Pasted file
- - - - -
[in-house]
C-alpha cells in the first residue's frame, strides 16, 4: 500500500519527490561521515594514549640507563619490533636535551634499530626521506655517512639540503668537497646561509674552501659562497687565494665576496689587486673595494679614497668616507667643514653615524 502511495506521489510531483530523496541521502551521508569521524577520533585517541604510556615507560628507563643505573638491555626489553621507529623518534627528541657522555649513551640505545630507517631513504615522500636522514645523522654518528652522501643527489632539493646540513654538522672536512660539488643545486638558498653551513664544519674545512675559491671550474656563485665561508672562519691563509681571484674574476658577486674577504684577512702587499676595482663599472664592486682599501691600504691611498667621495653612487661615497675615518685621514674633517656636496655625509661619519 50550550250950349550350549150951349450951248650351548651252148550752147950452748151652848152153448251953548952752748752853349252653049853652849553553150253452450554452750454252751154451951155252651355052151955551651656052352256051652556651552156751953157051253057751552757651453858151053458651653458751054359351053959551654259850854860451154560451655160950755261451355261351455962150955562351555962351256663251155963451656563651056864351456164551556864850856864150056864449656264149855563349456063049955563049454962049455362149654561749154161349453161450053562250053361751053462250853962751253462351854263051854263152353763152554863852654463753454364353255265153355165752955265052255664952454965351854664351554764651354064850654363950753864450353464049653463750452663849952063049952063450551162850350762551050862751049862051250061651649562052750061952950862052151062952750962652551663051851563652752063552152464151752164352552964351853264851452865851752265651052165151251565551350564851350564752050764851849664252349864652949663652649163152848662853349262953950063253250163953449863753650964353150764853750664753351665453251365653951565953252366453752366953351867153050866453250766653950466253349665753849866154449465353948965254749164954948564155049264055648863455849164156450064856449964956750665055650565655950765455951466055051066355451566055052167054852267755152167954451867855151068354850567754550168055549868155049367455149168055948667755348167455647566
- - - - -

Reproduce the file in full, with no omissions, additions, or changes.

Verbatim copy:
[in-house]
C-alpha cells in the first residue's frame, strides 16, 4: 500500500519527490561521515594514549640507563619490533636535551634499530626521506655517512639540503668537497646561509674552501659562497687565494665576496689587486673595494679614497668616507667643514653615524 502511495506521489510531483530523496541521502551521508569521524577520533585517541604510556615507560628507563643505573638491555626489553621507529623518534627528541657522555649513551640505545630507517631513504615522500636522514645523522654518528652522501643527489632539493646540513654538522672536512660539488643545486638558498653551513664544519674545512675559491671550474656563485665561508672562519691563509681571484674574476658577486674577504684577512702587499676595482663599472664592486682599501691600504691611498667621495653612487661615497675615518685621514674633517656636496655625509661619519 50550550250950349550350549150951349450951248650351548651252148550752147950452748151652848152153448251953548952752748752853349252653049853652849553553150253452450554452750454252751154451951155252651355052151955551651656052352256051652556651552156751953157051253057751552757651453858151053458651653458751054359351053959551654259850854860451154560451655160950755261451355261351455962150955562351555962351256663251155963451656563651056864351456164551556864850856864150056864449656264149855563349456063049955563049454962049455362149654561749154161349453161450053562250053361751053462250853962751253462351854263051854263152353763152554863852654463753454364353255265153355165752955265052255664952454965351854664351554764651354064850654363950753864450353464049653463750452663849952063049952063450551162850350762551050862751049862051250061651649562052750061952950862052151062952750962652551663051851563652752063552152464151752164352552964351853264851452865851752265651052165151251565551350564851350564752050764851849664252349864652949663652649163152848662853349262953950063253250163953449863753650964353150764853750664753351665453251365653951565953252366453752366953351867153050866453250766653950466253349665753849866154449465353948965254749164954948564155049264055648863455849164156450064856449964956750665055650565655950765455951466055051066355451566055052167054852267755152167954451867855151068354850567754550168055549868155049367455149168055948667755348167455647566